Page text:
How do people mine on the West Coast?
When people mine, they go about recovering minerals from their natural state at surface level or from beneath the earth (including recovering minerals found in river and creek beds), and then refining and processing them to a standard agreeable to the end user – be it the person mining the resource, or most likely, an end customer or user.
In the case of the West Coast, mining began with the discovery of pounamu or greenstone some time about the 13th or 14th Century following the arrival of early Māori.
After five centuries of Māori mining, carving, and trading pounamu, subsequent mineral development occurred as Pākehā began arriving to New Zealand in larger numbers following the signing of the Treaty of Waitangi in February 1840.
Mining of gold and coal (the two historic and modern mainstays of the region’s mining industry) began in 1864 and have continued up to the present day.
While mining methods vary on the basis of what mineral people extracting, the basic principle remains the same – getting it out of the ground. This is true whether the resource in question is gold, coal, pounamu, aggregate, garnet, etc.
The method by which this is achieved will, in basic terms, be either “open cast” mining, or “underground” mining.
Recovering minerals from beneath the ground was historically achieved largely by underground mining. Through this method, miners established tunnels at ground level, and drove them into the earth with pick and shovel, and also with explosives to access a resource deposit. Where necessary, miners would put in wooden supports to prevent their tunnels and shafts from collapsing on them. It was very hard physical work to secure whatever payable resource was being pursued.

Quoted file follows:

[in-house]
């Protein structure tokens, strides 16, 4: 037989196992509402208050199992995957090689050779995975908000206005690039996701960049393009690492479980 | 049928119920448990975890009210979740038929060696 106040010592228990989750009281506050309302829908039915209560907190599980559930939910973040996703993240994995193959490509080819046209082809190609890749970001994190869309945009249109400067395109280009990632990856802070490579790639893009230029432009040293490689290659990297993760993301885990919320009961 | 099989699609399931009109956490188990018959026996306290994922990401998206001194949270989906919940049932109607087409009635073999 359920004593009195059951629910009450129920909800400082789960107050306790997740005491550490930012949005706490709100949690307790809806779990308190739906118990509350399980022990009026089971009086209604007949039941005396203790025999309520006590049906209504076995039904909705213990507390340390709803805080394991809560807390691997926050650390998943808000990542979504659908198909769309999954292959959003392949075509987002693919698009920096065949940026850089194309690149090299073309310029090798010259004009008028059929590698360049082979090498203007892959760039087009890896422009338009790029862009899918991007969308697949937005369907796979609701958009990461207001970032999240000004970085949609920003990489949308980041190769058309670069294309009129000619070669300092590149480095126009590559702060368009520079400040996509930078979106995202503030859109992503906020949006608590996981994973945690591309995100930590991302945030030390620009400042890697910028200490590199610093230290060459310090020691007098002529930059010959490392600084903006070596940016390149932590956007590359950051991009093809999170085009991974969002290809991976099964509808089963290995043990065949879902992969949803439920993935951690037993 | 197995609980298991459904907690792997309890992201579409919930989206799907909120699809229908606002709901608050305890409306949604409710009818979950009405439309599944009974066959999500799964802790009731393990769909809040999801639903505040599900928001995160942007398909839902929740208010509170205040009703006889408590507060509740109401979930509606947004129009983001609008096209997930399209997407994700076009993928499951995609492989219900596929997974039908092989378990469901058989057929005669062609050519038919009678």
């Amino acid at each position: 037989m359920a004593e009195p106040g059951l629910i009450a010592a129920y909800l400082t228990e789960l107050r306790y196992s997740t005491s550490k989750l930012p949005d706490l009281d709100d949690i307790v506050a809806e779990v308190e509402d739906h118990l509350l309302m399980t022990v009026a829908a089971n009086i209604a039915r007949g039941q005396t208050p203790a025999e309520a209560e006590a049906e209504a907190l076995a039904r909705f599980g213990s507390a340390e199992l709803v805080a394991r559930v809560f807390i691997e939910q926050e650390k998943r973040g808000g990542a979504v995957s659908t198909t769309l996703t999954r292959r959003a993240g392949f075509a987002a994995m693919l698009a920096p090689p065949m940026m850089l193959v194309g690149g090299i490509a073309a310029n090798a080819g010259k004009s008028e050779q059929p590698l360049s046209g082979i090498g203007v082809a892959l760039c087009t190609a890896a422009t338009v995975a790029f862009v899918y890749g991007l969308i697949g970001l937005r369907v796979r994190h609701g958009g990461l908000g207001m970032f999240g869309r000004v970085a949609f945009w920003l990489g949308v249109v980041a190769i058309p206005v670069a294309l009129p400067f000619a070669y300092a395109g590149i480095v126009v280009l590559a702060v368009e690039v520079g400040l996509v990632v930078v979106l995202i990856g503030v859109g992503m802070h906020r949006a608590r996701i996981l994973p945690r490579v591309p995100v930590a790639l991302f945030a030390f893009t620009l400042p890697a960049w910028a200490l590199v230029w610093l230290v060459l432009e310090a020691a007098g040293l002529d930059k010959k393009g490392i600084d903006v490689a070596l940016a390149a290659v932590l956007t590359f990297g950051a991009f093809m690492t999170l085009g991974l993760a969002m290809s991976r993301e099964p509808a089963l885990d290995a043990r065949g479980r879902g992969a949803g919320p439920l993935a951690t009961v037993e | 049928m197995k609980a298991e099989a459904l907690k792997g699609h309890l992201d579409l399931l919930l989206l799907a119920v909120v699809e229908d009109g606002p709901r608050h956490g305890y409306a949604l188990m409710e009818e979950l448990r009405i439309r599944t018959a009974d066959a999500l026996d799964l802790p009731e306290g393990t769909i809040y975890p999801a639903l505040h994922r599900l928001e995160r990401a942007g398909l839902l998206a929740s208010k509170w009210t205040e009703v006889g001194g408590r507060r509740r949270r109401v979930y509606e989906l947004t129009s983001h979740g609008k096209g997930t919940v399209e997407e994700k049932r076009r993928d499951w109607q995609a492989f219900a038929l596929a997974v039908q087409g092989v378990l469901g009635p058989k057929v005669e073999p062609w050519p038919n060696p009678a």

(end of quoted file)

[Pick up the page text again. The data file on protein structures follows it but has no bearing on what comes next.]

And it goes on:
Once a quartz vein containing gold or a coal seam was reached, miners would then transport the ore they had won out of the tunnel, sometimes on human-powered narrow gauge rail, for further processing.
Underground mining is much less common today, as increasing mechanisation has made open cast mining (see below) the more cost-effective method for recovery of minerals in many instances.
There are currently no producing underground mines on the West Coast, although several are being considered or are under development, including Federation Mining’s Snowy River project, which will access the historically mined “Birthday Reef” beneath Waiuta. The company has driven twin 3 kilometre-long tunnels up to the original quartz reef of the old timers and plans to pour the first bar of gold by 2024.
Rather than tunnelling into the earth to reach a resource, open cast mining works by simply removing the overburden (the layers of earth and unwanted rock above the desired resource) and storing it elsewhere until the desired resource – an ore body or a coal seam – is exposed.
In some instances, a resource may be quite shallow; in others it may be at depths requiring the digging and excavation of substantial pits.
Whether a resource is best recovered by open cast or by underground mining methods will depend on many factors, on a case-by-case basis, as every mine is different.
Some mines may start as opencast operations, and then later evolve into underground operations as they move deeper into the earth to follow a seam or quartz vein. A point is reached where the amount of excavation necessary for opencast mining becomes uneconomic.
What is involved or required in processing the raw material extracted from the ground depends on the resource. A brief description of these processes is outlined below.
For coal, which is mined in seams or layers in various thicknesses, miners will put the “run-of-mine” product through some form of crusher to meet customers’ size specifications. In some instances, they may pass the coal through a wash plant to remove any dirt or dust from the coal that would cause issues when burnt – put simply, coal’s inflammable, and dirt isn’t.